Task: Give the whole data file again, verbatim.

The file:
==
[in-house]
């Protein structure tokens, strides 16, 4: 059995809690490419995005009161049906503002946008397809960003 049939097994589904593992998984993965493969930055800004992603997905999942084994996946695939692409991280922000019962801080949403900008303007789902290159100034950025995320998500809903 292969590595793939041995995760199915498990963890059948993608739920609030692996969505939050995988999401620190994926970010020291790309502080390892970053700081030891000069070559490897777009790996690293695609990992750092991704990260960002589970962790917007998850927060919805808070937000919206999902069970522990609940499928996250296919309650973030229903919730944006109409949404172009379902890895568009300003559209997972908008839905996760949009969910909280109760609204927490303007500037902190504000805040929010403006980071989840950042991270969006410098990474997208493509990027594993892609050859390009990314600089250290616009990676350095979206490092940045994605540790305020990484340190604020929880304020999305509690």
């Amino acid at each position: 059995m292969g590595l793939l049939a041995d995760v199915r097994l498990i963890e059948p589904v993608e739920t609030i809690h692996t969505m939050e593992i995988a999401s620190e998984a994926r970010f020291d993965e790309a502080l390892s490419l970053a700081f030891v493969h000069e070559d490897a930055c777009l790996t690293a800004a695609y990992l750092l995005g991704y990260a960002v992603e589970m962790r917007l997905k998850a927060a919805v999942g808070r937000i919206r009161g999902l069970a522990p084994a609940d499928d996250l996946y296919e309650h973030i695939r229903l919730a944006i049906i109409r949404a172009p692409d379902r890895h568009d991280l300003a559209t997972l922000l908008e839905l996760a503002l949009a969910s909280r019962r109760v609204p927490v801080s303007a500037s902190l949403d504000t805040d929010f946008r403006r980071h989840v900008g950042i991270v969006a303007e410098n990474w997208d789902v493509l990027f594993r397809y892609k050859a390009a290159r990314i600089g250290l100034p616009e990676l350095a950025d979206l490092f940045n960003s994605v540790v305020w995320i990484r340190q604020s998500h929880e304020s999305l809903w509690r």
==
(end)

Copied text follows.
[in-house]
């Protein structure tokens, strides 16, 4: 059995809690490419995005009161049906503002946008397809960003 049939097994589904593992998984993965493969930055800004992603997905999942084994996946695939692409991280922000019962801080949403900008303007789902290159100034950025995320998500809903 292969590595793939041995995760199915498990963890059948993608739920609030692996969505939050995988999401620190994926970010020291790309502080390892970053700081030891000069070559490897777009790996690293695609990992750092991704990260960002589970962790917007998850927060919805808070937000919206999902069970522990609940499928996250296919309650973030229903919730944006109409949404172009379902890895568009300003559209997972908008839905996760949009969910909280109760609204927490303007500037902190504000805040929010403006980071989840950042991270969006410098990474997208493509990027594993892609050859390009990314600089250290616009990676350095979206490092940045994605540790305020990484340190604020929880304020999305509690």
């Amino acid at each position: 059995m292969g590595l793939l049939a041995d995760v199915r097994l498990i963890e059948p589904v993608e739920t609030i809690h692996t969505m939050e593992i995988a999401s620190e998984a994926r970010f020291d993965e790309a502080l390892s490419l970053a700081f030891v493969h000069e070559d490897a930055c777009l790996t690293a800004a695609y990992l750092l995005g991704y990260a960002v992603e589970m962790r917007l997905k998850a927060a919805v999942g808070r937000i919206r009161g999902l069970a522990p084994a609940d499928d996250l996946y296919e309650h973030i695939r229903l919730a944006i049906i109409r949404a172009p692409d379902r890895h568009d991280l300003a559209t997972l922000l908008e839905l996760a503002l949009a969910s909280r019962r109760v609204p927490v801080s303007a500037s902190l949403d504000t805040d929010f946008r403006r980071h989840v900008g950042i991270v969006a303007e410098n990474w997208d789902v493509l990027f594993r397809y892609k050859a390009a290159r990314i600089g250290l100034p616009e990676l350095a950025d979206l490092f940045n960003s994605v540790v305020w995320i990484r340190q604020s998500h929880e304020s999305l809903w509690r």